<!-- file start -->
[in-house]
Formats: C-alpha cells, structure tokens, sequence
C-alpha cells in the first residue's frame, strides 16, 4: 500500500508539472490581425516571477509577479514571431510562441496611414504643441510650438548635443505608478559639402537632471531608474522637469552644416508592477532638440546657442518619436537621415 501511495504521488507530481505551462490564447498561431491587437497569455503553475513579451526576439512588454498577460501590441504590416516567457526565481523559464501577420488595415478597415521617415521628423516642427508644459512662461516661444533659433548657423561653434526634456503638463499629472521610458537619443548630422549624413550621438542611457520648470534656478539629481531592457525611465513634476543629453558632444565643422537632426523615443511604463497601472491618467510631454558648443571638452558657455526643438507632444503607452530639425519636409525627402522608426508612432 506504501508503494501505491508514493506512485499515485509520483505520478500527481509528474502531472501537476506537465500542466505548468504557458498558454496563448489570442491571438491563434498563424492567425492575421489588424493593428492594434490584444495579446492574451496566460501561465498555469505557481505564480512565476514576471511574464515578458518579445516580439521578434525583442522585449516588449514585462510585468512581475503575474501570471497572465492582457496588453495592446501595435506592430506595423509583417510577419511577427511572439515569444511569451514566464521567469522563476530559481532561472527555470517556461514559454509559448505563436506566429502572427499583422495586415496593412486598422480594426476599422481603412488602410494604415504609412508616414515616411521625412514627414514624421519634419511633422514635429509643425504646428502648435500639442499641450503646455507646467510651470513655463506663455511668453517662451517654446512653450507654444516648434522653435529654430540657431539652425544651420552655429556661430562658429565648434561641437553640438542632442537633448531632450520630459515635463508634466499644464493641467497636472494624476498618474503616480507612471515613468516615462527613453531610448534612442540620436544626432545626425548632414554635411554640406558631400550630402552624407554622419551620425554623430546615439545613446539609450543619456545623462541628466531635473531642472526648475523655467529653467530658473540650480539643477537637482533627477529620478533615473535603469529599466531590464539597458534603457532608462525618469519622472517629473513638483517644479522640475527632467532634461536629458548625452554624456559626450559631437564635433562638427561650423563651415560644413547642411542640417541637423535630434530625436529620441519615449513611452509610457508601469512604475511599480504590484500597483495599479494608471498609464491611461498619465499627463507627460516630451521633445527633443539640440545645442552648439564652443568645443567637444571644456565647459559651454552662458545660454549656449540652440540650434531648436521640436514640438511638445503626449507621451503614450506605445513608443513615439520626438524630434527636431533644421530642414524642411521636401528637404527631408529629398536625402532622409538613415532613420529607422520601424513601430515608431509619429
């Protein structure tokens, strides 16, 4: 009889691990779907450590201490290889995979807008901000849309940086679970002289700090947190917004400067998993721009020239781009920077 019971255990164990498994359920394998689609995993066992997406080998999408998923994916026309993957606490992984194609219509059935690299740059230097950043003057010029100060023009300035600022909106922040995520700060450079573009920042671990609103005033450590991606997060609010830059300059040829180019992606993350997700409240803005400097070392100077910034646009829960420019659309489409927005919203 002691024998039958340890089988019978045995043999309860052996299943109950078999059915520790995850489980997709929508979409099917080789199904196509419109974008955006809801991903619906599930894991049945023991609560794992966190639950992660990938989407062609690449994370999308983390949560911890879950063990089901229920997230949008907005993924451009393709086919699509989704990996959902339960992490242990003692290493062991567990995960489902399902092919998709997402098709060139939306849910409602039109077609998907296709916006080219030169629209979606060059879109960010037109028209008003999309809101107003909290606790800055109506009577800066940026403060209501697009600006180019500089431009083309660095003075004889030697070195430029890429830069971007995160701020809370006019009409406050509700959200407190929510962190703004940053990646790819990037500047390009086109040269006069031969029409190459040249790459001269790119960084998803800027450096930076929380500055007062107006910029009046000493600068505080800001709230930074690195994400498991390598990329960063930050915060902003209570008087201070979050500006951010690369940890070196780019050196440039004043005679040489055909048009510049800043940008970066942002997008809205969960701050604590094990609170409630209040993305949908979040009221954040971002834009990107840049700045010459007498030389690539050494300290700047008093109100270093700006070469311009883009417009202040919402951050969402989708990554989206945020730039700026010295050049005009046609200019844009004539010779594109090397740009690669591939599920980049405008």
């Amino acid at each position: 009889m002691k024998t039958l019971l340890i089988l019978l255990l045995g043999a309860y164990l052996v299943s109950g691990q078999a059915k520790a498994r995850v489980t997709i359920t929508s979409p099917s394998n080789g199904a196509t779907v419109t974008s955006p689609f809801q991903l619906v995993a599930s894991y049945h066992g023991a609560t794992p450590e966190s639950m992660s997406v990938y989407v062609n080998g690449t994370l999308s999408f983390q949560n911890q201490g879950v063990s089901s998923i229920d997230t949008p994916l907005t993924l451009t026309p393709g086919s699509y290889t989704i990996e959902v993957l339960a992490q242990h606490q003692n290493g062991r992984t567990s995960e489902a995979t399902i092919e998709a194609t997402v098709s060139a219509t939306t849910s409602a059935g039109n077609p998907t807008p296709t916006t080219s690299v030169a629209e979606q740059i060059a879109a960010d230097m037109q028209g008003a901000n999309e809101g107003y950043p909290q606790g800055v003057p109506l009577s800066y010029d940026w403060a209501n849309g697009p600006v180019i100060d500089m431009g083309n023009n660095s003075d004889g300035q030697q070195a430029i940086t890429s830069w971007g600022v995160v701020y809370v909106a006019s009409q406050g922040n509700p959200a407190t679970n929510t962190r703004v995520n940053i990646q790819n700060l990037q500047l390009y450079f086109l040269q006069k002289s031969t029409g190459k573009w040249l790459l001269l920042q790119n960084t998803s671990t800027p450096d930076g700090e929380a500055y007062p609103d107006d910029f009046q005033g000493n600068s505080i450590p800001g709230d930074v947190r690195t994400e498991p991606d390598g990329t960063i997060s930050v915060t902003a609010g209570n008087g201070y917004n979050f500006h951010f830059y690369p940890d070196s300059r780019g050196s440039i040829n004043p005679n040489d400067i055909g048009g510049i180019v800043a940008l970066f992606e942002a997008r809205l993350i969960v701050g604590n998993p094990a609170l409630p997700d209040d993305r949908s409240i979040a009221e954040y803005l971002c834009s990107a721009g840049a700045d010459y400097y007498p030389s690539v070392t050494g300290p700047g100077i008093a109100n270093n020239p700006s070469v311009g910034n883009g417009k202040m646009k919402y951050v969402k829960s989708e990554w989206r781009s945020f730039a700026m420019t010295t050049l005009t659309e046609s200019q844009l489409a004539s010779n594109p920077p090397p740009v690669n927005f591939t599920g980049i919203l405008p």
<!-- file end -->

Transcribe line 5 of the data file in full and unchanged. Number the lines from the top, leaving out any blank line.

């Amino acid at each position: 009889m002691k024998t039958l019971l340890i089988l019978l255990l045995g043999a309860y164990l052996v299943s109950g691990q078999a059915k520790a498994r995850v489980t997709i359920t929508s979409p099917s394998n080789g199904a196509t779907v419109t974008s955006p689609f809801q991903l619906v995993a599930s894991y049945h066992g023991a609560t794992p450590e966190s639950m992660s997406v990938y989407v062609n080998g690449t994370l999308s999408f983390q949560n911890q201490g879950v063990s089901s998923i229920d997230t949008p994916l907005t993924l451009t026309p393709g086919s699509y290889t989704i990996e959902v993957l339960a992490q242990h606490q003692n290493g062991r992984t567990s995960e489902a995979t399902i092919e998709a194609t997402v098709s060139a219509t939306t849910s409602a059935g039109n077609p998907t807008p296709t916006t080219s690299v030169a629209e979606q740059i060059a879109a960010d230097m037109q028209g008003a901000n999309e809101g107003y950043p909290q606790g800055v003057p109506l009577s800066y010029d940026w403060a209501n849309g697009p600006v180019i100060d500089m431009g083309n023009n660095s003075d004889g300035q030697q070195a430029i940086t890429s830069w971007g600022v995160v701020y809370v909106a006019s009409q406050g922040n509700p959200a407190t679970n929510t962190r703004v995520n940053i990646q790819n700060l990037q500047l390009y450079f086109l040269q006069k002289s031969t029409g190459k573009w040249l790459l001269l920042q790119n960084t998803s671990t800027p450096d930076g700090e929380a500055y007062p609103d107006d910029f009046q005033g000493n600068s505080i450590p800001g709230d930074v947190r690195t994400e498991p991606d390598g990329t960063i997060s930050v915060t902003a609010g209570n008087g201070y917004n979050f500006h951010f830059y690369p940890d070196s300059r780019g050196s440039i040829n004043p005679n040489d400067i055909g048009g510049i180019v800043a940008l970066f992606e942002a997008r809205l993350i969960v701050g604590n998993p094990a609170l409630p997700d209040d993305r949908s409240i979040a009221e954040y803005l971002c834009s990107a721009g840049a700045d010459y400097y007498p030389s690539v070392t050494g300290p700047g100077i008093a109100n270093n020239p700006s070469v311009g910034n883009g417009k202040m646009k919402y951050v969402k829960s989708e990554w989206r781009s945020f730039a700026m420019t010295t050049l005009t659309e046609s200019q844009l489409a004539s010779n594109p920077p090397p740009v690669n927005f591939t599920g980049i919203l405008p």